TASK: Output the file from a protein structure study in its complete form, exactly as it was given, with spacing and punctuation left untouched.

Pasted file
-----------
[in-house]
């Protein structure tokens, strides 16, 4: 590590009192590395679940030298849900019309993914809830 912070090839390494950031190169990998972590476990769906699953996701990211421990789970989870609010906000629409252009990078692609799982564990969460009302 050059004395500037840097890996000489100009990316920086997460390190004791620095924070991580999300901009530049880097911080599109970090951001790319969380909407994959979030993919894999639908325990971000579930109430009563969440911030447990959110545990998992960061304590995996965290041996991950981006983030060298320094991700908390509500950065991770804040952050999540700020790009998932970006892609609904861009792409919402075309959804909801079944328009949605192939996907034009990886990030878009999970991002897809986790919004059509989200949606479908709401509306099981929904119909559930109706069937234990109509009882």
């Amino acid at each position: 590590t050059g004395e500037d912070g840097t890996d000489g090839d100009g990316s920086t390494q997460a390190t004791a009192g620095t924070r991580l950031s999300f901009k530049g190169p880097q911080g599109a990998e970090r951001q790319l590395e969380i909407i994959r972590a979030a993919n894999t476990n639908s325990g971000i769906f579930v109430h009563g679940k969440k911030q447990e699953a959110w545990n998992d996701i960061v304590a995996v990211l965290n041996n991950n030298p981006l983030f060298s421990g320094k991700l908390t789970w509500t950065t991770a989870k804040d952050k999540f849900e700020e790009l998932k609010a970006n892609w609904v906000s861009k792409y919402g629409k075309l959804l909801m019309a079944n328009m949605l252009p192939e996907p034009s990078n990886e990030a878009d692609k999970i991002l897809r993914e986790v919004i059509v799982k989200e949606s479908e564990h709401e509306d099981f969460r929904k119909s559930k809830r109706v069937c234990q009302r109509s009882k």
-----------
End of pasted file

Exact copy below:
[in-house]
């Protein structure tokens, strides 16, 4: 590590009192590395679940030298849900019309993914809830 912070090839390494950031190169990998972590476990769906699953996701990211421990789970989870609010906000629409252009990078692609799982564990969460009302 050059004395500037840097890996000489100009990316920086997460390190004791620095924070991580999300901009530049880097911080599109970090951001790319969380909407994959979030993919894999639908325990971000579930109430009563969440911030447990959110545990998992960061304590995996965290041996991950981006983030060298320094991700908390509500950065991770804040952050999540700020790009998932970006892609609904861009792409919402075309959804909801079944328009949605192939996907034009990886990030878009999970991002897809986790919004059509989200949606479908709401509306099981929904119909559930109706069937234990109509009882």
């Amino acid at each position: 590590t050059g004395e500037d912070g840097t890996d000489g090839d100009g990316s920086t390494q997460a390190t004791a009192g620095t924070r991580l950031s999300f901009k530049g190169p880097q911080g599109a990998e970090r951001q790319l590395e969380i909407i994959r972590a979030a993919n894999t476990n639908s325990g971000i769906f579930v109430h009563g679940k969440k911030q447990e699953a959110w545990n998992d996701i960061v304590a995996v990211l965290n041996n991950n030298p981006l983030f060298s421990g320094k991700l908390t789970w509500t950065t991770a989870k804040d952050k999540f849900e700020e790009l998932k609010a970006n892609w609904v906000s861009k792409y919402g629409k075309l959804l909801m019309a079944n328009m949605l252009p192939e996907p034009s990078n990886e990030a878009d692609k999970i991002l897809r993914e986790v919004i059509v799982k989200e949606s479908e564990h709401e509306d099981f969460r929904k119909s559930k809830r109706v069937c234990q009302r109509s009882k």